Re: [swsusp] encrypt suspend data for easy wiping

From: Matt Mackall
Date: Tue Jul 26 2005 - 18:03:49 EST

On Wed, Jul 27, 2005 at 12:14:46AM +0200, Pavel Machek wrote:
> Hi!
> > > > the attached patches are acked by Pavel and signed off by me
> > >
> > > OK, well I queued this up, without a changelog. Because you didn't send
> > > one. Please do so. As it adds a new feature, quite a bit of info is
> > > relevant.
> >
> > I don't like this patch. It reinvents a fair amount of dm_crypt and
> > cryptoloop but badly.
> >
> > Further, the model of security it's using is silly. In case anyone
> > hasn't noticed, it stores the password on disk in the clear. This is
> > so it can erase it after resume and thereby make recovery of the
> > suspend image hard.
> >
> > But laptops get stolen while they're suspended, not while they're up
> > and running. And if your box is up and running and an attacker gains
> > access, the contents of your suspend partition are the least of your
> > worries. It makes no sense to expend any effort defending against this
> > case, especially as it's liable to become a barrier to doing this
> > right, namely with real dm_crypt encrypted swap.
> Well, "how long are my keys going to stay in swap after
> swsusp"... that's pretty scary.

Either they're likely in RAM _anyway_ and are thus already trivially
accessible to the attacker (for things like dm_crypt or IPSEC or
ssh-agent), or the application took care to zero them out, or the
application has a security bug.

There are about 4 attack cases, in order of likelihood:

1) An attacker steals your suspended laptop. He has access to all your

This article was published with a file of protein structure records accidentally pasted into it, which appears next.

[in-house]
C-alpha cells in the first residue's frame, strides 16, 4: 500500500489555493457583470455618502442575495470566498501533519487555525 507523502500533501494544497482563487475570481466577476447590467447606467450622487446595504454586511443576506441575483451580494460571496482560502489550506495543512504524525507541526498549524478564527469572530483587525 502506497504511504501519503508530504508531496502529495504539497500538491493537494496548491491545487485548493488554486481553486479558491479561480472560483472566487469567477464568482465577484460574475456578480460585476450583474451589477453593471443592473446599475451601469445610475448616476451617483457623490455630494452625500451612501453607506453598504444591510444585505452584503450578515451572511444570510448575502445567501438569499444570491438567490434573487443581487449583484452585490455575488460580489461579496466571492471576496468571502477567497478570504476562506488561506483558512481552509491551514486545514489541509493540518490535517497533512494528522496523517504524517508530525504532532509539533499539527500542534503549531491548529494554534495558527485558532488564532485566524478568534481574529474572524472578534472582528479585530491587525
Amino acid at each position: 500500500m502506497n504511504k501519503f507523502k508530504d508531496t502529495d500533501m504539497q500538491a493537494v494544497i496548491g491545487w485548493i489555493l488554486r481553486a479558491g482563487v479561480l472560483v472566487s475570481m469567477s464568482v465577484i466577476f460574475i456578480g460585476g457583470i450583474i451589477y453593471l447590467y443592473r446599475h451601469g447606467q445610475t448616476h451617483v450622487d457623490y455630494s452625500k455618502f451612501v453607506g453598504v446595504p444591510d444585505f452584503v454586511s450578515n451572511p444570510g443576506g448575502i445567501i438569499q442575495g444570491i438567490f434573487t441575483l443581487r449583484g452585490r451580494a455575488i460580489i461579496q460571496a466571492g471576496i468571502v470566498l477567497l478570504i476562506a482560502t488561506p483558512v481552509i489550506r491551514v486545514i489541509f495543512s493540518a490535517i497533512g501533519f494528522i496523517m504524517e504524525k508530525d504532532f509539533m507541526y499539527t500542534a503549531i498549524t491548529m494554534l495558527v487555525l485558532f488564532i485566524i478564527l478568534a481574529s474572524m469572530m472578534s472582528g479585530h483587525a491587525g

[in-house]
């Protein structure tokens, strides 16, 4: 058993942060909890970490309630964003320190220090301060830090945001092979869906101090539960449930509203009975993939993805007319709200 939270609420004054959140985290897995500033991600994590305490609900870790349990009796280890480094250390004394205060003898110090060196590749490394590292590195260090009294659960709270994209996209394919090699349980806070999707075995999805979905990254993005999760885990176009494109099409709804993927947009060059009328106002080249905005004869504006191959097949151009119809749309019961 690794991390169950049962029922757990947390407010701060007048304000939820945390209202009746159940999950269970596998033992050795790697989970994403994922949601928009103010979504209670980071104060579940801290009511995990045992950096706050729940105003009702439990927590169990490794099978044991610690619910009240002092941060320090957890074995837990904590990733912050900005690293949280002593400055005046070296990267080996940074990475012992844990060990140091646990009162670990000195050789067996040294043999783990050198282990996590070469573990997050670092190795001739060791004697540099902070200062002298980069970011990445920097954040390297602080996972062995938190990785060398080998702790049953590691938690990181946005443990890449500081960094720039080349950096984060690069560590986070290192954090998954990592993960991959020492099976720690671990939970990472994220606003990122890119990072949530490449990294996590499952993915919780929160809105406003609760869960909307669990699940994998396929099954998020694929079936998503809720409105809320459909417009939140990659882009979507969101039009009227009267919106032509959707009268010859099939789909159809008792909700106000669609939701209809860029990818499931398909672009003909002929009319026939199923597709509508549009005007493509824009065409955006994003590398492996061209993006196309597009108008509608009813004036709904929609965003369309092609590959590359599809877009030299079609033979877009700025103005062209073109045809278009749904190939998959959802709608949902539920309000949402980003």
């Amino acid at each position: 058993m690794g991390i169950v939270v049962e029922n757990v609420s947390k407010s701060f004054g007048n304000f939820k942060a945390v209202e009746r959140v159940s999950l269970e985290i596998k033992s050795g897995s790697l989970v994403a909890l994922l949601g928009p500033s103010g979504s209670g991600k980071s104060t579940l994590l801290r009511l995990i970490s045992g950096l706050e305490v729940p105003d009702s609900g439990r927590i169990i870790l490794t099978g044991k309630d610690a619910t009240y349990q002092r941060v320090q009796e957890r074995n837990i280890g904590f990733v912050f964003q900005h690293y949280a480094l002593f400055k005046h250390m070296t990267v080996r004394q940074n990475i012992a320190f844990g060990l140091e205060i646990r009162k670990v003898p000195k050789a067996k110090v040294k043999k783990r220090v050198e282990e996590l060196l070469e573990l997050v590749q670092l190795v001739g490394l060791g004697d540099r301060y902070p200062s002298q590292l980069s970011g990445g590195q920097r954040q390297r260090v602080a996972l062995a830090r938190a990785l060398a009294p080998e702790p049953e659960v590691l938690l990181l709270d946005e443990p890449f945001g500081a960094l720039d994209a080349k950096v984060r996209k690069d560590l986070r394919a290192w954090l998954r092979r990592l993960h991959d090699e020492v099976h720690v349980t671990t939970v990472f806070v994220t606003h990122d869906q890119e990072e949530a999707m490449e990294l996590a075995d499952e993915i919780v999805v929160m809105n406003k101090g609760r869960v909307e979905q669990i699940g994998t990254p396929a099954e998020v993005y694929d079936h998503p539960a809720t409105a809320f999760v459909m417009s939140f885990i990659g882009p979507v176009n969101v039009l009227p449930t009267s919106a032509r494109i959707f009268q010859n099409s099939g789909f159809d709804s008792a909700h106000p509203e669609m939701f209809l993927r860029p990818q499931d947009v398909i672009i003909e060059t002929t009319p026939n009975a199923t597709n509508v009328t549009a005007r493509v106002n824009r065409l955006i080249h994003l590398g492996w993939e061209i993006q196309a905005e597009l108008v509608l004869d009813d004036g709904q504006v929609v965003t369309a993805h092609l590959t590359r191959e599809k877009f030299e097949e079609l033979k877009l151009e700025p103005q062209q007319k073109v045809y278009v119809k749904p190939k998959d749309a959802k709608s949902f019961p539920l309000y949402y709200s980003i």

suspended data. This patch gets us exactly nothing.

2) An attacker breaks into your machine remotely while you're using
it. He has access to all your RAM, which if you're actually using it,
very likely including the same IPSEC, dm_crypt, and ssh-agent keys as
are saved on suspend. Further, he can trivially capture your
keystrokes and thus capture any keys you use from that point forward.
This patch gets us very close to nothing.

3) An attacker steals your unsuspended laptop. He has access to all
your RAM, which in all likelihood includes your IPSEC, dm_crypt, and
ssh-agent keys. Odds are good that he invokes swsusp by closing the
laptop. This patch gets us very close to nothing.

4) You suspend your laptop between typing your GPG key password and
hitting enter, thus leaving your password in memory when it would
otherwise be cleared. Then you resume your laptop and hit enter, thus
clearing the password from RAM but leaving it on the suspend
partition. Then an attacker steals your machine (without re-suspending
it!) and manages to recover the swsusp image which contains the
password. But with this patch, he's foiled because the password is
encrypted and the key's been erased! He's got all your other data
though, including all the aforementioned long-lived keys.

The right fix for case 1 is dm_crypt with a password prompt. The right
fix for 2 is beyond the scope of this email, but probably begins with
the letters s and e. The fix for 1 goes a long way towards fixing 3 as
well, provided the attacker suspends your machine. And I claim that
anyone who is paranoid enough to actually care about corner cases like
4 should damn well care about case 1 too, and should be more than
willing to type a password on resume, otherwise they're just fooling

Together with the fact that this reimplements dm_crypt functionality
with an unreviewed and cryptographically naive replacement, I don't
think this patch makes any sense at all.

Mathematics is the supreme nostalgia of our time.
To unsubscribe from this list: send the line "unsubscribe linux-kernel" in
the body of a message to majordomo@xxxxxxxxxxxxxxx
More majordomo info at
Please read the FAQ at